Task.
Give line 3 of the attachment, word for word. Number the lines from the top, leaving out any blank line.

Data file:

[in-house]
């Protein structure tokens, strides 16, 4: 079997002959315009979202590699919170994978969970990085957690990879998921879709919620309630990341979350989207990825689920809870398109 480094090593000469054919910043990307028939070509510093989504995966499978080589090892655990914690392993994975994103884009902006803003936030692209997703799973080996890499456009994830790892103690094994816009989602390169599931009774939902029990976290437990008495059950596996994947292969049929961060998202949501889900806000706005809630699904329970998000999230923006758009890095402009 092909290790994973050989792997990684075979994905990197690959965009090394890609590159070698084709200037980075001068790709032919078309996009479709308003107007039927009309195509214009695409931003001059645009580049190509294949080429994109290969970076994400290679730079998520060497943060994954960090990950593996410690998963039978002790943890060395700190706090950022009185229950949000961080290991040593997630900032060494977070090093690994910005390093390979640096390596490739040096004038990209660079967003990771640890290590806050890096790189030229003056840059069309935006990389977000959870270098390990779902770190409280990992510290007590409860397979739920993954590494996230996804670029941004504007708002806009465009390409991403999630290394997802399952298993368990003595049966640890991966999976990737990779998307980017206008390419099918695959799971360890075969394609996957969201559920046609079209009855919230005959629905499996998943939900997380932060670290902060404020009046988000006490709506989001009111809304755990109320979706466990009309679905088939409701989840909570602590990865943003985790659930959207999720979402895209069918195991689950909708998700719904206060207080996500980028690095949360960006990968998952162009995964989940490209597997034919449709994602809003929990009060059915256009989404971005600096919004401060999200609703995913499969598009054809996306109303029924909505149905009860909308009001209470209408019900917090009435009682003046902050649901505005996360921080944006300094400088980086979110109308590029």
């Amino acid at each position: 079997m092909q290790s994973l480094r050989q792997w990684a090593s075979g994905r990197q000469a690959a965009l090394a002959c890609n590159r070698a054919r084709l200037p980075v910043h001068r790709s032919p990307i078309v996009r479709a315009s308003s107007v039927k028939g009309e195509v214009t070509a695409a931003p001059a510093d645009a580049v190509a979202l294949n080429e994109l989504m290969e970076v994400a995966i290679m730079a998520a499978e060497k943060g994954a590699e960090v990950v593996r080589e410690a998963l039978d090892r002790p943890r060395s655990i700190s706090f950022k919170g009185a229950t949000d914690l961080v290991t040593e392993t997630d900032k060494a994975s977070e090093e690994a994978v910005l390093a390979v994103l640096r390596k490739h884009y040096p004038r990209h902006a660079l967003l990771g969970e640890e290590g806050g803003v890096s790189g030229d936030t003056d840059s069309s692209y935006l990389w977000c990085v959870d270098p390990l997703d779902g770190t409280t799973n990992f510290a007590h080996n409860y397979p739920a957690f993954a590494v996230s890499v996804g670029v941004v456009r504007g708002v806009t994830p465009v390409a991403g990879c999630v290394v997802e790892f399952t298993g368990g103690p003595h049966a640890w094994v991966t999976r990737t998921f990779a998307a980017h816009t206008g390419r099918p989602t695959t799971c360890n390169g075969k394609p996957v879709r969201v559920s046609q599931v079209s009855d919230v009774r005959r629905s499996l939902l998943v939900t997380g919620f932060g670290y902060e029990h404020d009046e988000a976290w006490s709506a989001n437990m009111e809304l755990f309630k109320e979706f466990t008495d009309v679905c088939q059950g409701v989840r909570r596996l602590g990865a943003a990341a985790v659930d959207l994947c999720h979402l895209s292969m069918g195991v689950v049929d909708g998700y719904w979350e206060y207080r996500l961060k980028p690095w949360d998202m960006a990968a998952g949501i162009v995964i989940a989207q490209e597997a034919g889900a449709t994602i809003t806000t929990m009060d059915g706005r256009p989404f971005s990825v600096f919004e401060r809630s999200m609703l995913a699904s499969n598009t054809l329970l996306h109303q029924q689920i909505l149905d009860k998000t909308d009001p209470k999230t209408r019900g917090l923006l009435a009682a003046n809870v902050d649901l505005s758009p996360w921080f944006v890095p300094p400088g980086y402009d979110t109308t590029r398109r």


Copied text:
């Amino acid at each position: 079997m092909q290790s994973l480094r050989q792997w990684a090593s075979g994905r990197q000469a690959a965009l090394a002959c890609n590159r070698a054919r084709l200037p980075v910043h001068r790709s032919p990307i078309v996009r479709a315009s308003s107007v039927k028939g009309e195509v214009t070509a695409a931003p001059a510093d645009a580049v190509a979202l294949n080429e994109l989504m290969e970076v994400a995966i290679m730079a998520a499978e060497k943060g994954a590699e960090v990950v593996r080589e410690a998963l039978d090892r002790p943890r060395s655990i700190s706090f950022k919170g009185a229950t949000d914690l961080v290991t040593e392993t997630d900032k060494a994975s977070e090093e690994a994978v910005l390093a390979v994103l640096r390596k490739h884009y040096p004038r990209h902006a660079l967003l990771g969970e640890e290590g806050g803003v890096s790189g030229d936030t003056d840059s069309s692209y935006l990389w977000c990085v959870d270098p390990l997703d779902g770190t409280t799973n990992f510290a007590h080996n409860y397979p739920a957690f993954a590494v996230s890499v996804g670029v941004v456009r504007g708002v806009t994830p465009v390409a991403g990879c999630v290394v997802e790892f399952t298993g368990g103690p003595h049966a640890w094994v991966t999976r990737t998921f990779a998307a980017h816009t206008g390419r099918p989602t695959t799971c360890n390169g075969k394609p996957v879709r969201v559920s046609q599931v079209s009855d919230v009774r005959r629905s499996l939902l998943v939900t997380g919620f932060g670290y902060e029990h404020d009046e988000a976290w006490s709506a989001n437990m009111e809304l755990f309630k109320e979706f466990t008495d009309v679905c088939q059950g409701v989840r909570r596996l602590g990865a943003a990341a985790v659930d959207l994947c999720h979402l895209s292969m069918g195991v689950v049929d909708g998700y719904w979350e206060y207080r996500l961060k980028p690095w949360d998202m960006a990968a998952g949501i162009v995964i989940a989207q490209e597997a034919g889900a449709t994602i809003t806000t929990m009060d059915g706005r256009p989404f971005s990825v600096f919004e401060r809630s999200m609703l995913a699904s499969n598009t054809l329970l996306h109303q029924q689920i909505l149905d009860k998000t909308d009001p209470k999230t209408r019900g917090l923006l009435a009682a003046n809870v902050d649901l505005s758009p996360w921080f944006v890095p300094p400088g980086y402009d979110t109308t590029r398109r």